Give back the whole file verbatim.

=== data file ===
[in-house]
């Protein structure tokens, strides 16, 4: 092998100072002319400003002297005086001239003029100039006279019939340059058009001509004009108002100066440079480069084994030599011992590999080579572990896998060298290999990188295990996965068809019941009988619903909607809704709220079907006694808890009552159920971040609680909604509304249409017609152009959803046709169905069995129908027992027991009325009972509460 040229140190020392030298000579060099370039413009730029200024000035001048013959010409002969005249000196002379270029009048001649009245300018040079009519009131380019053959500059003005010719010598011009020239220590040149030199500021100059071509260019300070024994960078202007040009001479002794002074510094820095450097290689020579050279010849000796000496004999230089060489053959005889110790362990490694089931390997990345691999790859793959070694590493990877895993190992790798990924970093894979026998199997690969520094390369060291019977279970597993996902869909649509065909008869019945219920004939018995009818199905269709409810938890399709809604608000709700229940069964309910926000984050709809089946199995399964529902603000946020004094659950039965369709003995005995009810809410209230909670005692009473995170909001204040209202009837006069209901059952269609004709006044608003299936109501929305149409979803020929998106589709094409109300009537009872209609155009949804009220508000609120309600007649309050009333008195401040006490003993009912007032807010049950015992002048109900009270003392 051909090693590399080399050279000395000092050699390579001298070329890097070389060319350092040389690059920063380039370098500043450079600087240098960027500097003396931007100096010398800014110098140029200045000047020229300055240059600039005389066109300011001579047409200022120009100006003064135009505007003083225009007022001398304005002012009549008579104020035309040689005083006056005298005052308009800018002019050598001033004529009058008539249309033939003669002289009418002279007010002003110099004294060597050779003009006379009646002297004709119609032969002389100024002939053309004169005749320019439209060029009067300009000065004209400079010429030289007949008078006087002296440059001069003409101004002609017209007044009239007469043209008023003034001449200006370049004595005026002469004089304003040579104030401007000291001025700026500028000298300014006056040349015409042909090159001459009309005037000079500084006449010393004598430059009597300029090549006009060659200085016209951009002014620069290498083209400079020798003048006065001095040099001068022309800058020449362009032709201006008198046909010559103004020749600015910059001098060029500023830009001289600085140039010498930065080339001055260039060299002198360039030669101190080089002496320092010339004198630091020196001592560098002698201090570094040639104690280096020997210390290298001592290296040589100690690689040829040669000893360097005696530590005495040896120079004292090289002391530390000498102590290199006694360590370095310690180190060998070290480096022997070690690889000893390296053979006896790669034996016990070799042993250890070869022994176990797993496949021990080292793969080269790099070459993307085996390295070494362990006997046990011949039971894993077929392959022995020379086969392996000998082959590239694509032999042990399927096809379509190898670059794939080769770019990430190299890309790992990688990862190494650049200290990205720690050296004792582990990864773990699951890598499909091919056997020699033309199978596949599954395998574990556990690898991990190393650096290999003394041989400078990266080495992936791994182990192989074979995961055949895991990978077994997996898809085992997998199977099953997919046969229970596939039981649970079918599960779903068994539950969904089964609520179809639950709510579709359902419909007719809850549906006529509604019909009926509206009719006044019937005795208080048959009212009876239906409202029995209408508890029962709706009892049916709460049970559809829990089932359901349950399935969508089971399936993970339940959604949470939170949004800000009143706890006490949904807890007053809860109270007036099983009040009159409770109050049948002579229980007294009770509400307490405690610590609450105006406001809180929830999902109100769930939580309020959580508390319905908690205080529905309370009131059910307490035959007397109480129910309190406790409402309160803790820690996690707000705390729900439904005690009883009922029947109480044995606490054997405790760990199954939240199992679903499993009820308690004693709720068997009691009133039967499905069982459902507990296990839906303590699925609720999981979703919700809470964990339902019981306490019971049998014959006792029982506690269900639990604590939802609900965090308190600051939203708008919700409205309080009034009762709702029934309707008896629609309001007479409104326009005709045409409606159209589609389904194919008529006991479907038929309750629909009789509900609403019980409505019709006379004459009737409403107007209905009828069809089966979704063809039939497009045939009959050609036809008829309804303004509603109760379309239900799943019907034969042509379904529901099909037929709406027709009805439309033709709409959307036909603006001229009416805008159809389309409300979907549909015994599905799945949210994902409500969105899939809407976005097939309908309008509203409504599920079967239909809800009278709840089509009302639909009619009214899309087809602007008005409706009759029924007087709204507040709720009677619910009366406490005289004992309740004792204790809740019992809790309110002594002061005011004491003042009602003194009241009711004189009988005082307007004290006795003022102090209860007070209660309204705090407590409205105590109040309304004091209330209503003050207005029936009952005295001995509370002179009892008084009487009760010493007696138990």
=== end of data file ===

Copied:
[in-house]
């Protein structure tokens, strides 16, 4: 092998100072002319400003002297005086001239003029100039006279019939340059058009001509004009108002100066440079480069084994030599011992590999080579572990896998060298290999990188295990996965068809019941009988619903909607809704709220079907006694808890009552159920971040609680909604509304249409017609152009959803046709169905069995129908027992027991009325009972509460 040229140190020392030298000579060099370039413009730029200024000035001048013959010409002969005249000196002379270029009048001649009245300018040079009519009131380019053959500059003005010719010598011009020239220590040149030199500021100059071509260019300070024994960078202007040009001479002794002074510094820095450097290689020579050279010849000796000496004999230089060489053959005889110790362990490694089931390997990345691999790859793959070694590493990877895993190992790798990924970093894979026998199997690969520094390369060291019977279970597993996902869909649509065909008869019945219920004939018995009818199905269709409810938890399709809604608000709700229940069964309910926000984050709809089946199995399964529902603000946020004094659950039965369709003995005995009810809410209230909670005692009473995170909001204040209202009837006069209901059952269609004709006044608003299936109501929305149409979803020929998106589709094409109300009537009872209609155009949804009220508000609120309600007649309050009333008195401040006490003993009912007032807010049950015992002048109900009270003392 051909090693590399080399050279000395000092050699390579001298070329890097070389060319350092040389690059920063380039370098500043450079600087240098960027500097003396931007100096010398800014110098140029200045000047020229300055240059600039005389066109300011001579047409200022120009100006003064135009505007003083225009007022001398304005002012009549008579104020035309040689005083006056005298005052308009800018002019050598001033004529009058008539249309033939003669002289009418002279007010002003110099004294060597050779003009006379009646002297004709119609032969002389100024002939053309004169005749320019439209060029009067300009000065004209400079010429030289007949008078006087002296440059001069003409101004002609017209007044009239007469043209008023003034001449200006370049004595005026002469004089304003040579104030401007000291001025700026500028000298300014006056040349015409042909090159001459009309005037000079500084006449010393004598430059009597300029090549006009060659200085016209951009002014620069290498083209400079020798003048006065001095040099001068022309800058020449362009032709201006008198046909010559103004020749600015910059001098060029500023830009001289600085140039010498930065080339001055260039060299002198360039030669101190080089002496320092010339004198630091020196001592560098002698201090570094040639104690280096020997210390290298001592290296040589100690690689040829040669000893360097005696530590005495040896120079004292090289002391530390000498102590290199006694360590370095310690180190060998070290480096022997070690690889000893390296053979006896790669034996016990070799042993250890070869022994176990797993496949021990080292793969080269790099070459993307085996390295070494362990006997046990011949039971894993077929392959022995020379086969392996000998082959590239694509032999042990399927096809379509190898670059794939080769770019990430190299890309790992990688990862190494650049200290990205720690050296004792582990990864773990699951890598499909091919056997020699033309199978596949599954395998574990556990690898991990190393650096290999003394041989400078990266080495992936791994182990192989074979995961055949895991990978077994997996898809085992997998199977099953997919046969229970596939039981649970079918599960779903068994539950969904089964609520179809639950709510579709359902419909007719809850549906006529509604019909009926509206009719006044019937005795208080048959009212009876239906409202029995209408508890029962709706009892049916709460049970559809829990089932359901349950399935969508089971399936993970339940959604949470939170949004800000009143706890006490949904807890007053809860109270007036099983009040009159409770109050049948002579229980007294009770509400307490405690610590609450105006406001809180929830999902109100769930939580309020959580508390319905908690205080529905309370009131059910307490035959007397109480129910309190406790409402309160803790820690996690707000705390729900439904005690009883009922029947109480044995606490054997405790760990199954939240199992679903499993009820308690004693709720068997009691009133039967499905069982459902507990296990839906303590699925609720999981979703919700809470964990339902019981306490019971049998014959006792029982506690269900639990604590939802609900965090308190600051939203708008919700409205309080009034009762709702029934309707008896629609309001007479409104326009005709045409409606159209589609389904194919008529006991479907038929309750629909009789509900609403019980409505019709006379004459009737409403107007209905009828069809089966979704063809039939497009045939009959050609036809008829309804303004509603109760379309239900799943019907034969042509379904529901099909037929709406027709009805439309033709709409959307036909603006001229009416805008159809389309409300979907549909015994599905799945949210994902409500969105899939809407976005097939309908309008509203409504599920079967239909809800009278709840089509009302639909009619009214899309087809602007008005409706009759029924007087709204507040709720009677619910009366406490005289004992309740004792204790809740019992809790309110002594002061005011004491003042009602003194009241009711004189009988005082307007004290006795003022102090209860007070209660309204705090407590409205105590109040309304004091209330209503003050207005029936009952005295001995509370002179009892008084009487009760010493007696138990």